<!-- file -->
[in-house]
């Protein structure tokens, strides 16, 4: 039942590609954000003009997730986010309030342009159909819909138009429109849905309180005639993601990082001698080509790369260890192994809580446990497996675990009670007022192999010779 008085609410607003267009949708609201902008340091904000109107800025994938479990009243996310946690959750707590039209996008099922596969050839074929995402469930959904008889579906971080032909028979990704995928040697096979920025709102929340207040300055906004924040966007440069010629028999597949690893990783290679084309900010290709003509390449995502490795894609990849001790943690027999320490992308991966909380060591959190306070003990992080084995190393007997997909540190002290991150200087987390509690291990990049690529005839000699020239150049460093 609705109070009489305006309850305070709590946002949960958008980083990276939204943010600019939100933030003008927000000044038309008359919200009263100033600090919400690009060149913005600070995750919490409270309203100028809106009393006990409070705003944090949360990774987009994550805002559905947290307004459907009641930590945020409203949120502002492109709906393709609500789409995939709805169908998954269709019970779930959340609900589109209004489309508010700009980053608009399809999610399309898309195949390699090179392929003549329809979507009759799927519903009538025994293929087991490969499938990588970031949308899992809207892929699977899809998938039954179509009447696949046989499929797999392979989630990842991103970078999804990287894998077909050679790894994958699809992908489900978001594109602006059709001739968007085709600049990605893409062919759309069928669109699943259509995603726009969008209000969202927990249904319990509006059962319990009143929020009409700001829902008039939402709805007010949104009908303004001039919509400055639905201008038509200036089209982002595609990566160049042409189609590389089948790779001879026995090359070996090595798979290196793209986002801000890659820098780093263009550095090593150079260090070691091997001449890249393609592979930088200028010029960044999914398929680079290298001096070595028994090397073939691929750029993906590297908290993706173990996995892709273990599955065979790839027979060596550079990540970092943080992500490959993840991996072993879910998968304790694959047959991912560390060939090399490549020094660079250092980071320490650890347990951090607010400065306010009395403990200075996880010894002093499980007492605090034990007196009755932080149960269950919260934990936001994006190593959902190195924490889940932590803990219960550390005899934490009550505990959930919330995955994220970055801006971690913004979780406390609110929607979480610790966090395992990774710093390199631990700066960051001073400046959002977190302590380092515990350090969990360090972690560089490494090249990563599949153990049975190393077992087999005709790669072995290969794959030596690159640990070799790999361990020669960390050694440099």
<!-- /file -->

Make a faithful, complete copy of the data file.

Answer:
[in-house]
């Protein structure tokens, strides 16, 4: 039942590609954000003009997730986010309030342009159909819909138009429109849905309180005639993601990082001698080509790369260890192994809580446990497996675990009670007022192999010779 008085609410607003267009949708609201902008340091904000109107800025994938479990009243996310946690959750707590039209996008099922596969050839074929995402469930959904008889579906971080032909028979990704995928040697096979920025709102929340207040300055906004924040966007440069010629028999597949690893990783290679084309900010290709003509390449995502490795894609990849001790943690027999320490992308991966909380060591959190306070003990992080084995190393007997997909540190002290991150200087987390509690291990990049690529005839000699020239150049460093 609705109070009489305006309850305070709590946002949960958008980083990276939204943010600019939100933030003008927000000044038309008359919200009263100033600090919400690009060149913005600070995750919490409270309203100028809106009393006990409070705003944090949360990774987009994550805002559905947290307004459907009641930590945020409203949120502002492109709906393709609500789409995939709805169908998954269709019970779930959340609900589109209004489309508010700009980053608009399809999610399309898309195949390699090179392929003549329809979507009759799927519903009538025994293929087991490969499938990588970031949308899992809207892929699977899809998938039954179509009447696949046989499929797999392979989630990842991103970078999804990287894998077909050679790894994958699809992908489900978001594109602006059709001739968007085709600049990605893409062919759309069928669109699943259509995603726009969008209000969202927990249904319990509006059962319990009143929020009409700001829902008039939402709805007010949104009908303004001039919509400055639905201008038509200036089209982002595609990566160049042409189609590389089948790779001879026995090359070996090595798979290196793209986002801000890659820098780093263009550095090593150079260090070691091997001449890249393609592979930088200028010029960044999914398929680079290298001096070595028994090397073939691929750029993906590297908290993706173990996995892709273990599955065979790839027979060596550079990540970092943080992500490959993840991996072993879910998968304790694959047959991912560390060939090399490549020094660079250092980071320490650890347990951090607010400065306010009395403990200075996880010894002093499980007492605090034990007196009755932080149960269950919260934990936001994006190593959902190195924490889940932590803990219960550390005899934490009550505990959930919330995955994220970055801006971690913004979780406390609110929607979480610790966090395992990774710093390199631990700066960051001073400046959002977190302590380092515990350090969990360090972690560089490494090249990563599949153990049975190393077992087999005709790669072995290969794959030596690159640990070799790999361990020669960390050694440099």